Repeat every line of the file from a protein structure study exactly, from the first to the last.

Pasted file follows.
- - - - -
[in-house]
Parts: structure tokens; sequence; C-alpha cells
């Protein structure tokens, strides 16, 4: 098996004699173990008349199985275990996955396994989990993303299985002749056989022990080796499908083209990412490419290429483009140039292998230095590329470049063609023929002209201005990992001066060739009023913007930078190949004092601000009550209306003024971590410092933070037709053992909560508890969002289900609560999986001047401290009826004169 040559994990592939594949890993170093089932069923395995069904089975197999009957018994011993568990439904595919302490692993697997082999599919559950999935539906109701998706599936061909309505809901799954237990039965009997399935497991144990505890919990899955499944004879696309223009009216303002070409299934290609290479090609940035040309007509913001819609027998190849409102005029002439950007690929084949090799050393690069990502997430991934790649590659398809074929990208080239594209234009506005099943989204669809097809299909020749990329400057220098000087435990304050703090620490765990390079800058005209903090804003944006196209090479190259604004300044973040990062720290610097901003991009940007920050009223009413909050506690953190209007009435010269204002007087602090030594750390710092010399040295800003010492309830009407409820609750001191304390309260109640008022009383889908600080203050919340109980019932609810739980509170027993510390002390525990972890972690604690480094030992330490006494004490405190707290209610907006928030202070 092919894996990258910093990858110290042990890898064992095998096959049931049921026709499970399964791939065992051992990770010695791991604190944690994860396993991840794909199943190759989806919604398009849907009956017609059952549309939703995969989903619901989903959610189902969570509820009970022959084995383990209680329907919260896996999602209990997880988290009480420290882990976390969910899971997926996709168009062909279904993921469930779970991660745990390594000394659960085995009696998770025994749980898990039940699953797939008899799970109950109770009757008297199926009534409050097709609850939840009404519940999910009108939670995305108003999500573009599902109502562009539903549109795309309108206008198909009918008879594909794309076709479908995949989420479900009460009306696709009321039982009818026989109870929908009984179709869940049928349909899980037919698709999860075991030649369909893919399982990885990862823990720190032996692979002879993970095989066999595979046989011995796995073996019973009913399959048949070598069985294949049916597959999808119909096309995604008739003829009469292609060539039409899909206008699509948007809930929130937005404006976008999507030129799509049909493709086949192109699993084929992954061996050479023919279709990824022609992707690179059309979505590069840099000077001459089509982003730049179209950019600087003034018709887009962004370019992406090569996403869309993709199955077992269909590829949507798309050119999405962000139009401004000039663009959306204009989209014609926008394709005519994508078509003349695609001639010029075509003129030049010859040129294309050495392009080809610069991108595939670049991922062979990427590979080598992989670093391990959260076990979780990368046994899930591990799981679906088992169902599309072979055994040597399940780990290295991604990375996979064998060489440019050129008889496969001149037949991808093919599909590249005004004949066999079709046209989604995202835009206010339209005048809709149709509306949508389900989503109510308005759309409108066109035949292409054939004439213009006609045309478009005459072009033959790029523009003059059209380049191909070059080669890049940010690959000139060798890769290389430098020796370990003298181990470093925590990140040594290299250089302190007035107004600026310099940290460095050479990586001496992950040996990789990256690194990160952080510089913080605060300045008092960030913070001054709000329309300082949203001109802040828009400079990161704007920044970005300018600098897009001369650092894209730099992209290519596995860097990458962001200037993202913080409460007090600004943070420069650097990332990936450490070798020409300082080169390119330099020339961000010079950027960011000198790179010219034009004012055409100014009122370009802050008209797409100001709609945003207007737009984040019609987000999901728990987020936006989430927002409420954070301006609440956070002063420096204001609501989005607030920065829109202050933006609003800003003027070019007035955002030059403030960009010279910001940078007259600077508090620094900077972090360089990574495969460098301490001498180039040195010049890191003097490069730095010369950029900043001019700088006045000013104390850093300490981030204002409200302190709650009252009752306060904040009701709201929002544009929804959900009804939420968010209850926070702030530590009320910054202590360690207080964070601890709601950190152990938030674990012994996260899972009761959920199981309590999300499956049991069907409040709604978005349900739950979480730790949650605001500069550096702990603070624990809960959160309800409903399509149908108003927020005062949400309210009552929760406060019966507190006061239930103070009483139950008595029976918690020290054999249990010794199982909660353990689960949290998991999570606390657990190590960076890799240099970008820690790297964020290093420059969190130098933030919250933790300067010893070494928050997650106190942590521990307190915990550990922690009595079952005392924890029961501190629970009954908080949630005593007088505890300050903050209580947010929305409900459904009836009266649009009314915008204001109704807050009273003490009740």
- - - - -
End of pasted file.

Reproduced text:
[in-house]
Parts: structure tokens; sequence; C-alpha cells
């Protein structure tokens, strides 16, 4: 098996004699173990008349199985275990996955396994989990993303299985002749056989022990080796499908083209990412490419290429483009140039292998230095590329470049063609023929002209201005990992001066060739009023913007930078190949004092601000009550209306003024971590410092933070037709053992909560508890969002289900609560999986001047401290009826004169 040559994990592939594949890993170093089932069923395995069904089975197999009957018994011993568990439904595919302490692993697997082999599919559950999935539906109701998706599936061909309505809901799954237990039965009997399935497991144990505890919990899955499944004879696309223009009216303002070409299934290609290479090609940035040309007509913001819609027998190849409102005029002439950007690929084949090799050393690069990502997430991934790649590659398809074929990208080239594209234009506005099943989204669809097809299909020749990329400057220098000087435990304050703090620490765990390079800058005209903090804003944006196209090479190259604004300044973040990062720290610097901003991009940007920050009223009413909050506690953190209007009435010269204002007087602090030594750390710092010399040295800003010492309830009407409820609750001191304390309260109640008022009383889908600080203050919340109980019932609810739980509170027993510390002390525990972890972690604690480094030992330490006494004490405190707290209610907006928030202070 092919894996990258910093990858110290042990890898064992095998096959049931049921026709499970399964791939065992051992990770010695791991604190944690994860396993991840794909199943190759989806919604398009849907009956017609059952549309939703995969989903619901989903959610189902969570509820009970022959084995383990209680329907919260896996999602209990997880988290009480420290882990976390969910899971997926996709168009062909279904993921469930779970991660745990390594000394659960085995009696998770025994749980898990039940699953797939008899799970109950109770009757008297199926009534409050097709609850939840009404519940999910009108939670995305108003999500573009599902109502562009539903549109795309309108206008198909009918008879594909794309076709479908995949989420479900009460009306696709009321039982009818026989109870929908009984179709869940049928349909899980037919698709999860075991030649369909893919399982990885990862823990720190032996692979002879993970095989066999595979046989011995796995073996019973009913399959048949070598069985294949049916597959999808119909096309995604008739003829009469292609060539039409899909206008699509948007809930929130937005404006976008999507030129799509049909493709086949192109699993084929992954061996050479023919279709990824022609992707690179059309979505590069840099000077001459089509982003730049179209950019600087003034018709887009962004370019992406090569996403869309993709199955077992269909590829949507798309050119999405962000139009401004000039663009959306204009989209014609926008394709005519994508078509003349695609001639010029075509003129030049010859040129294309050495392009080809610069991108595939670049991922062979990427590979080598992989670093391990959260076990979780990368046994899930591990799981679906088992169902599309072979055994040597399940780990290295991604990375996979064998060489440019050129008889496969001149037949991808093919599909590249005004004949066999079709046209989604995202835009206010339209005048809709149709509306949508389900989503109510308005759309409108066109035949292409054939004439213009006609045309478009005459072009033959790029523009003059059209380049191909070059080669890049940010690959000139060798890769290389430098020796370990003298181990470093925590990140040594290299250089302190007035107004600026310099940290460095050479990586001496992950040996990789990256690194990160952080510089913080605060300045008092960030913070001054709000329309300082949203001109802040828009400079990161704007920044970005300018600098897009001369650092894209730099992209290519596995860097990458962001200037993202913080409460007090600004943070420069650097990332990936450490070798020409300082080169390119330099020339961000010079950027960011000198790179010219034009004012055409100014009122370009802050008209797409100001709609945003207007737009984040019609987000999901728990987020936006989430927002409420954070301006609440956070002063420096204001609501989005607030920065829109202050933006609003800003003027070019007035955002030059403030960009010279910001940078007259600077508090620094900077972090360089990574495969460098301490001498180039040195010049890191003097490069730095010369950029900043001019700088006045000013104390850093300490981030204002409200302190709650009252009752306060904040009701709201929002544009929804959900009804939420968010209850926070702030530590009320910054202590360690207080964070601890709601950190152990938030674990012994996260899972009761959920199981309590999300499956049991069907409040709604978005349900739950979480730790949650605001500069550096702990603070624990809960959160309800409903399509149908108003927020005062949400309210009552929760406060019966507190006061239930103070009483139950008595029976918690020290054999249990010794199982909660353990689960949290998991999570606390657990190590960076890799240099970008820690790297964020290093420059969190130098933030919250933790300067010893070494928050997650106190942590521990307190915990550990922690009595079952005392924890029961501190629970009954908080949630005593007088505890300050903050209580947010929305409900459904009836009266649009009314915008204001109704807050009273003490009740």